Do not use compressed air or water sprays for cleaning aircraft or ambulances, as these techniques may re-aerosolize infectious material.

  4. Personal Protective Equipment

    Employers must ensure workers use proper PPE when exposed to a patient with confirmed/suspected MERS or other sources of MERS-CoV (See OSHA's PPE standards, 29 CFR 1910 Subpart I).  Follow proper protocol for donning and removal of PPE, described in the Healthcare Workers section above.

    Remove and discard gloves and gowns in accordance with procedures for handling infectious waste, described in the general guidance section after patient care is completed or when items are soiled or damaged.

Air Medical Transport Workers

The CDC has published recommendations to protect workers who may be required to transport patients with MERS by air in its Guidance on Air Medical Transport for Middle East Respiratory Syndrome (MERS) Patients. It provides detailed controls (e.g., engineering and administrative, work practices and PPE) to assist air medical transport service providers in using specialized and/or specially equipped aircraft to transport MERS patients while ensuring the safety of patients and transport personnel.

The NIOSH web page, Air Crew Safety and Health – Communicable Diseases, provides more information and resources about protecting cabin crew and other passengers from travelers with infectious disease.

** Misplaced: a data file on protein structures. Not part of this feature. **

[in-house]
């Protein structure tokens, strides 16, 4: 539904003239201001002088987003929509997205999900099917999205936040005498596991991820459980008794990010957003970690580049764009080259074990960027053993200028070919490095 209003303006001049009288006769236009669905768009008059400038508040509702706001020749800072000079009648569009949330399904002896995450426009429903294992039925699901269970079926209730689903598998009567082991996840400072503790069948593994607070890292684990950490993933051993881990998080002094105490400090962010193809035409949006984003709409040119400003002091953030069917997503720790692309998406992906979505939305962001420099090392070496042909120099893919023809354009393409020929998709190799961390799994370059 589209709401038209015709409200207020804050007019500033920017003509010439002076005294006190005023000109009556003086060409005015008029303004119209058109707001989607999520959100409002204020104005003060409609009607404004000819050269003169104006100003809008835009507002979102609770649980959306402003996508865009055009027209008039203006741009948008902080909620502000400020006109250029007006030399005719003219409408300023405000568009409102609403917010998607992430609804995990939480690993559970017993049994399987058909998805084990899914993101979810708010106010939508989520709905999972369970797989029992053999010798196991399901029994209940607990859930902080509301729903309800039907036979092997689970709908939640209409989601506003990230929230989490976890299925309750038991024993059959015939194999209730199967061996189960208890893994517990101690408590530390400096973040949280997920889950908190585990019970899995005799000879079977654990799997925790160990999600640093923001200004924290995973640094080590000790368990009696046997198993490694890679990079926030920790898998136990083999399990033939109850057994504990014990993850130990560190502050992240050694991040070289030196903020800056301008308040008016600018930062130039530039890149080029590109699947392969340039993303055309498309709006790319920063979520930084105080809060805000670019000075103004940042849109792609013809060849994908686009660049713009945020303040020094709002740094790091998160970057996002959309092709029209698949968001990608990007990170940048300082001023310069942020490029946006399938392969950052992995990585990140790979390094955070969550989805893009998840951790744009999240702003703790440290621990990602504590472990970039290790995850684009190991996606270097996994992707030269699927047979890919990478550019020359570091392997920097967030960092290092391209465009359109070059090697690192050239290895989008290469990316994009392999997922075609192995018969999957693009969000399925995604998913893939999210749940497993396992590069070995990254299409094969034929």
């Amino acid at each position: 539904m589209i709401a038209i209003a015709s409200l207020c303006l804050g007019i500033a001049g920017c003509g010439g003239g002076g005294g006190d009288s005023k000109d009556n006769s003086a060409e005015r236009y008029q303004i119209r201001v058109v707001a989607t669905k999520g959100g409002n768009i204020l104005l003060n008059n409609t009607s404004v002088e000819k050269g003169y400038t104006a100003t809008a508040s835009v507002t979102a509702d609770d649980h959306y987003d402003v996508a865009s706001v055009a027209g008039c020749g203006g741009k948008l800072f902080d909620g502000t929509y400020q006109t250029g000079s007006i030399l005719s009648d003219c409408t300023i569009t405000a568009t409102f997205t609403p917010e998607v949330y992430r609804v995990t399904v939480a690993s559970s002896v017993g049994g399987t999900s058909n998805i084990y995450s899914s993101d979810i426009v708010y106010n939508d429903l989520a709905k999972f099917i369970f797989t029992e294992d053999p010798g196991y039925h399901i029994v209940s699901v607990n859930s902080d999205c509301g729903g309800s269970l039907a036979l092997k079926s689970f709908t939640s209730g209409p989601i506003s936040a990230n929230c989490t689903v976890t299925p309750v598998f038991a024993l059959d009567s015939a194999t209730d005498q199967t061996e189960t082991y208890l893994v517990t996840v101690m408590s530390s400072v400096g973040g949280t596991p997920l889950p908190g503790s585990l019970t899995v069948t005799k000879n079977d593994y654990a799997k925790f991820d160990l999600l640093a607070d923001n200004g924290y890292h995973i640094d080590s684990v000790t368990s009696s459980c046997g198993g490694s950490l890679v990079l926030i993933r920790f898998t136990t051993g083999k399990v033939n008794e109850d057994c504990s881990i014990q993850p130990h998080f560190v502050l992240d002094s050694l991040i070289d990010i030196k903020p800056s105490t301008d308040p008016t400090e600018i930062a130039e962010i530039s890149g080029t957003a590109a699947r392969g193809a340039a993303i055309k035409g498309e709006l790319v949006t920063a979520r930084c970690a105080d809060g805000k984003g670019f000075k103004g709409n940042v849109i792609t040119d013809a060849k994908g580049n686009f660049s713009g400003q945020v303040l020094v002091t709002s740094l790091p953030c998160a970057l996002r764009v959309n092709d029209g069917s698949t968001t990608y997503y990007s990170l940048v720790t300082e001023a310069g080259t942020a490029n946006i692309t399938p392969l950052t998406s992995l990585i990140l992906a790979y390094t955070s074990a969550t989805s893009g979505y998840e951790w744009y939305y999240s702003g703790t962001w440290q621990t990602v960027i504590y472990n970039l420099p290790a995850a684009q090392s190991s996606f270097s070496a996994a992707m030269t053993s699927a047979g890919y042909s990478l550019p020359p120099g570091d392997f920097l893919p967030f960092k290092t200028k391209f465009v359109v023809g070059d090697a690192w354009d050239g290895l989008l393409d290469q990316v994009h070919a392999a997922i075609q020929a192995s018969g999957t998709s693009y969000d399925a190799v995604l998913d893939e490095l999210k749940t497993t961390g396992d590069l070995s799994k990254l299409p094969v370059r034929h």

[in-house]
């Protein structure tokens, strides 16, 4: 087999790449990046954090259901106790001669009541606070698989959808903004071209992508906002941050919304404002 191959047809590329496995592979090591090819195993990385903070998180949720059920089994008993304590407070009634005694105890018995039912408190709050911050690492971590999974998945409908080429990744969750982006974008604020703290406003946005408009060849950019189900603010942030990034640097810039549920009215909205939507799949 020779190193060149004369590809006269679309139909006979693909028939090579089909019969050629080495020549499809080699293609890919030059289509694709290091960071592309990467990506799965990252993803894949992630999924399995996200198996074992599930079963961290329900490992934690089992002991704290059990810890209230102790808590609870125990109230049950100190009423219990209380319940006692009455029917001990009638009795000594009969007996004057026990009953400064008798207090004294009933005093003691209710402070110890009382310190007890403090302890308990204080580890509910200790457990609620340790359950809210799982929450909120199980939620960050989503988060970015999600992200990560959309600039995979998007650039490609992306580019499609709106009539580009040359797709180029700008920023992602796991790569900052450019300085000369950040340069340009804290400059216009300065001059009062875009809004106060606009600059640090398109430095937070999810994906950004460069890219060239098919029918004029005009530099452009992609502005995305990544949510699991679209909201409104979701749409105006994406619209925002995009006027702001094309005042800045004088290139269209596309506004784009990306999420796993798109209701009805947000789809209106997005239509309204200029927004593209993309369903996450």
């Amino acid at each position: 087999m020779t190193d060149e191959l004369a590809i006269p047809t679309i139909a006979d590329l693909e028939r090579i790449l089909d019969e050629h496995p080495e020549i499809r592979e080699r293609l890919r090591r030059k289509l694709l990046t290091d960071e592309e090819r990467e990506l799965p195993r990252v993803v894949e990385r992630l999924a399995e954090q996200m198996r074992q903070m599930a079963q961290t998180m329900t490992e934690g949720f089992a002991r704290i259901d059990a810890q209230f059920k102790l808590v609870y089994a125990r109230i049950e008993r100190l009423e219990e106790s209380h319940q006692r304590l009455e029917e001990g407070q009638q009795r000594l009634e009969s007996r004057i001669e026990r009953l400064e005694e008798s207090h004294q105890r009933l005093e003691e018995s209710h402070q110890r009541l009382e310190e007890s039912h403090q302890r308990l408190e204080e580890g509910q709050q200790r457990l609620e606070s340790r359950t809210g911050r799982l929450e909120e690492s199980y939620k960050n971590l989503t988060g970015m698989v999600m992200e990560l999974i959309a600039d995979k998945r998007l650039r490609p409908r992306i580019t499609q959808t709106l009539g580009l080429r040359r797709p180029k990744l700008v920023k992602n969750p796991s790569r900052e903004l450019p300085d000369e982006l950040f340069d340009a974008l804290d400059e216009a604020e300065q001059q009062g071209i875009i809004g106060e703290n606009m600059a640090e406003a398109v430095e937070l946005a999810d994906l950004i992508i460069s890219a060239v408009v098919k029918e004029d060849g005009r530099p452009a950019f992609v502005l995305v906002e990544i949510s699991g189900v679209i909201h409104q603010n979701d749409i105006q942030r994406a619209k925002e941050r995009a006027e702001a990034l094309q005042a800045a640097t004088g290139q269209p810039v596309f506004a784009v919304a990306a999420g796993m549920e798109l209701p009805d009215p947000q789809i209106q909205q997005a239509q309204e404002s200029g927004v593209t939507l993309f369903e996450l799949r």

The CDC web page, Quarantine and Isolation -- Airline Guidance for Managing Ill Passengers/Crew, may also provide helpful guidance for airlines on general infection control.

Also refer to the Guidelines Applicable to Both Air Medical Transport and EMS Workers.

Note on air medical transport workers:  The health and safety of air medical transport workers may be under the jurisdiction of the Federal Aviation Administration (FAA), and not OSHA, depending on the activities in which these workers are engaged and hazards to which these workers are exposed.  For more information, see discussion of the MOU between FAA and OSHA, in the OSHA Standards section.

EMS Workers

  1. Engineering Controls

    Vehicles that have separate driver and patient compartments and can provide separate ventilation to these areas are preferred for transport of suspected/confirmed MERS patients.

    Close the door/window between the driver/patient compartments before bringing a patient with suspected/confirmed MERS on board.

    If a vehicle without separate compartments and ventilation is used, the outside air vents in the driver compartment should be open, and the rear, exhaust ventilation fans turned on at the highest setting to provide a gradient of negative pressure in the patient care compartment.

  2. Administrative Controls